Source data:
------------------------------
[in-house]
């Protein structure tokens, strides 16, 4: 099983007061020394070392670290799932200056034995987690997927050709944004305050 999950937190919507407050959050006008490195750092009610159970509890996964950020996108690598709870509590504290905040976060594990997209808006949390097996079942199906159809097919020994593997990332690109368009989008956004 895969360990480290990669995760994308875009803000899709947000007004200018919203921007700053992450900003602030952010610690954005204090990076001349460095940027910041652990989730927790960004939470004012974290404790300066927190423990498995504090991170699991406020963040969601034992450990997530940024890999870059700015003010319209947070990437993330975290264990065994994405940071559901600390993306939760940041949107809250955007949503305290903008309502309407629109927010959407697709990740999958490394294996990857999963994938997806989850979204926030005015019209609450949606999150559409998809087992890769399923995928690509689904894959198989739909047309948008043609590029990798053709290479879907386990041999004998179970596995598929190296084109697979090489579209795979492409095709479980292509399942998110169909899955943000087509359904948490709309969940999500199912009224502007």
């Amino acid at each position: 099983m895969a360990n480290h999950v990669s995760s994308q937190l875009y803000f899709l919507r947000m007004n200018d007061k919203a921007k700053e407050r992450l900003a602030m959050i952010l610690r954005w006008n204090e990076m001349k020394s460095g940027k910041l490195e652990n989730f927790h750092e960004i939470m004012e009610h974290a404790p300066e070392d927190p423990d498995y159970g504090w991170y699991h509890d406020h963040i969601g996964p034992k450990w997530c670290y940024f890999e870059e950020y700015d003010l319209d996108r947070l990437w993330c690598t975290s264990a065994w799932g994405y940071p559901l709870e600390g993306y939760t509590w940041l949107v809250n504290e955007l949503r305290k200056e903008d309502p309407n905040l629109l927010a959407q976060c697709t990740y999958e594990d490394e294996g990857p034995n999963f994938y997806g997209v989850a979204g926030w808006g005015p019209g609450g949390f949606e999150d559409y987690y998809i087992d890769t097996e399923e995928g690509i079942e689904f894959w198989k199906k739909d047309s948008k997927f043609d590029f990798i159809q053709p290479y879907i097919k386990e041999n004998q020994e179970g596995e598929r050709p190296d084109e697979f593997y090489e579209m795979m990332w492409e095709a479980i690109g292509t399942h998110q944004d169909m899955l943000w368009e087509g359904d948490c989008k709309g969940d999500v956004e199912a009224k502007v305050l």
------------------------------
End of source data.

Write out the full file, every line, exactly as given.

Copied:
[in-house]
């Protein structure tokens, strides 16, 4: 099983007061020394070392670290799932200056034995987690997927050709944004305050 999950937190919507407050959050006008490195750092009610159970509890996964950020996108690598709870509590504290905040976060594990997209808006949390097996079942199906159809097919020994593997990332690109368009989008956004 895969360990480290990669995760994308875009803000899709947000007004200018919203921007700053992450900003602030952010610690954005204090990076001349460095940027910041652990989730927790960004939470004012974290404790300066927190423990498995504090991170699991406020963040969601034992450990997530940024890999870059700015003010319209947070990437993330975290264990065994994405940071559901600390993306939760940041949107809250955007949503305290903008309502309407629109927010959407697709990740999958490394294996990857999963994938997806989850979204926030005015019209609450949606999150559409998809087992890769399923995928690509689904894959198989739909047309948008043609590029990798053709290479879907386990041999004998179970596995598929190296084109697979090489579209795979492409095709479980292509399942998110169909899955943000087509359904948490709309969940999500199912009224502007």
């Amino acid at each position: 099983m895969a360990n480290h999950v990669s995760s994308q937190l875009y803000f899709l919507r947000m007004n200018d007061k919203a921007k700053e407050r992450l900003a602030m959050i952010l610690r954005w006008n204090e990076m001349k020394s460095g940027k910041l490195e652990n989730f927790h750092e960004i939470m004012e009610h974290a404790p300066e070392d927190p423990d498995y159970g504090w991170y699991h509890d406020h963040i969601g996964p034992k450990w997530c670290y940024f890999e870059e950020y700015d003010l319209d996108r947070l990437w993330c690598t975290s264990a065994w799932g994405y940071p559901l709870e600390g993306y939760t509590w940041l949107v809250n504290e955007l949503r305290k200056e903008d309502p309407n905040l629109l927010a959407q976060c697709t990740y999958e594990d490394e294996g990857p034995n999963f994938y997806g997209v989850a979204g926030w808006g005015p019209g609450g949390f949606e999150d559409y987690y998809i087992d890769t097996e399923e995928g690509i079942e689904f894959w198989k199906k739909d047309s948008k997927f043609d590029f990798i159809q053709p290479y879907i097919k386990e041999n004998q020994e179970g596995e598929r050709p190296d084109e697979f593997y090489e579209m795979m990332w492409e095709a479980i690109g292509t399942h998110q944004d169909m899955l943000w368009e087509g359904d948490c989008k709309g969940d999500v956004e199912a009224k502007v305050l």